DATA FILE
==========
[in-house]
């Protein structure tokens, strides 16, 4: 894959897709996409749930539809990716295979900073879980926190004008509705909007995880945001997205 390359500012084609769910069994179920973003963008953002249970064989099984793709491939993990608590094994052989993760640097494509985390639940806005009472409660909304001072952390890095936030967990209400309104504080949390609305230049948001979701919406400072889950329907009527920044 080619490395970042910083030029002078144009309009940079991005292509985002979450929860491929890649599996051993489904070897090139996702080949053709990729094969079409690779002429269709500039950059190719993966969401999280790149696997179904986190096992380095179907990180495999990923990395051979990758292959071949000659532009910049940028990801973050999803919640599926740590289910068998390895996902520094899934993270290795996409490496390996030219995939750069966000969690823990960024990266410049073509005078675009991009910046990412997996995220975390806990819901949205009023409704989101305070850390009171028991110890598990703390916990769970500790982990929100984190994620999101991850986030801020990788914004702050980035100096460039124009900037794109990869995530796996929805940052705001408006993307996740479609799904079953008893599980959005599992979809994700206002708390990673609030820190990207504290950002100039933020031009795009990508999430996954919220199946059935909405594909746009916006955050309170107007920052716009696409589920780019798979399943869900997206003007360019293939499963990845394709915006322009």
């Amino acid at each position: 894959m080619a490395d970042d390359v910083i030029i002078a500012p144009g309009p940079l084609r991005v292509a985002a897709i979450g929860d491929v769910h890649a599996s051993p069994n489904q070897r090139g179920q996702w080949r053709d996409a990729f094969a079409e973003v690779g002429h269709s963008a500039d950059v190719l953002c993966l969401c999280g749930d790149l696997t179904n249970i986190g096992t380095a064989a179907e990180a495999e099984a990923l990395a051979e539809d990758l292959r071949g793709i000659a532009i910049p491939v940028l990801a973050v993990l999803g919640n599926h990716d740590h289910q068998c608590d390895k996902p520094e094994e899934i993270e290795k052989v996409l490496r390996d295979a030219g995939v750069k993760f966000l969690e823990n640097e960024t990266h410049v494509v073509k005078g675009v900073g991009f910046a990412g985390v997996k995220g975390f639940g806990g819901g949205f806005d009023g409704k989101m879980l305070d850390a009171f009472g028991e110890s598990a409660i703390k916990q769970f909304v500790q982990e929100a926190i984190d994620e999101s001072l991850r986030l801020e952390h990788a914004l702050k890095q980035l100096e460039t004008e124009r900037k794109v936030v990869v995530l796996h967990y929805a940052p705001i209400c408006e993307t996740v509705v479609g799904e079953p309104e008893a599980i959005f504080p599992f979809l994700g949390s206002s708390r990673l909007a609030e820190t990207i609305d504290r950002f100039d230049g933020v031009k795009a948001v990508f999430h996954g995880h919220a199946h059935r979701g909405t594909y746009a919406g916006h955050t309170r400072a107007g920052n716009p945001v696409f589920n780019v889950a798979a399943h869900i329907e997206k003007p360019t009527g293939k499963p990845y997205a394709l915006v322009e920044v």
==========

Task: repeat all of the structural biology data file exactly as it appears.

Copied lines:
[in-house]
């Protein structure tokens, strides 16, 4: 894959897709996409749930539809990716295979900073879980926190004008509705909007995880945001997205 390359500012084609769910069994179920973003963008953002249970064989099984793709491939993990608590094994052989993760640097494509985390639940806005009472409660909304001072952390890095936030967990209400309104504080949390609305230049948001979701919406400072889950329907009527920044 080619490395970042910083030029002078144009309009940079991005292509985002979450929860491929890649599996051993489904070897090139996702080949053709990729094969079409690779002429269709500039950059190719993966969401999280790149696997179904986190096992380095179907990180495999990923990395051979990758292959071949000659532009910049940028990801973050999803919640599926740590289910068998390895996902520094899934993270290795996409490496390996030219995939750069966000969690823990960024990266410049073509005078675009991009910046990412997996995220975390806990819901949205009023409704989101305070850390009171028991110890598990703390916990769970500790982990929100984190994620999101991850986030801020990788914004702050980035100096460039124009900037794109990869995530796996929805940052705001408006993307996740479609799904079953008893599980959005599992979809994700206002708390990673609030820190990207504290950002100039933020031009795009990508999430996954919220199946059935909405594909746009916006955050309170107007920052716009696409589920780019798979399943869900997206003007360019293939499963990845394709915006322009």
């Amino acid at each position: 894959m080619a490395d970042d390359v910083i030029i002078a500012p144009g309009p940079l084609r991005v292509a985002a897709i979450g929860d491929v769910h890649a599996s051993p069994n489904q070897r090139g179920q996702w080949r053709d996409a990729f094969a079409e973003v690779g002429h269709s963008a500039d950059v190719l953002c993966l969401c999280g749930d790149l696997t179904n249970i986190g096992t380095a064989a179907e990180a495999e099984a990923l990395a051979e539809d990758l292959r071949g793709i000659a532009i910049p491939v940028l990801a973050v993990l999803g919640n599926h990716d740590h289910q068998c608590d390895k996902p520094e094994e899934i993270e290795k052989v996409l490496r390996d295979a030219g995939v750069k993760f966000l969690e823990n640097e960024t990266h410049v494509v073509k005078g675009v900073g991009f910046a990412g985390v997996k995220g975390f639940g806990g819901g949205f806005d009023g409704k989101m879980l305070d850390a009171f009472g028991e110890s598990a409660i703390k916990q769970f909304v500790q982990e929100a926190i984190d994620e999101s001072l991850r986030l801020e952390h990788a914004l702050k890095q980035l100096e460039t004008e124009r900037k794109v936030v990869v995530l796996h967990y929805a940052p705001i209400c408006e993307t996740v509705v479609g799904e079953p309104e008893a599980i959005f504080p599992f979809l994700g949390s206002s708390r990673l909007a609030e820190t990207i609305d504290r950002f100039d230049g933020v031009k795009a948001v990508f999430h996954g995880h919220a199946h059935r979701g909405t594909y746009a919406g916006h955050t309170r400072a107007g920052n716009p945001v696409f589920n780019v889950a798979a399943h869900i329907e997206k003007p360019t009527g293939k499963p990845y997205a394709l915006v322009e920044v």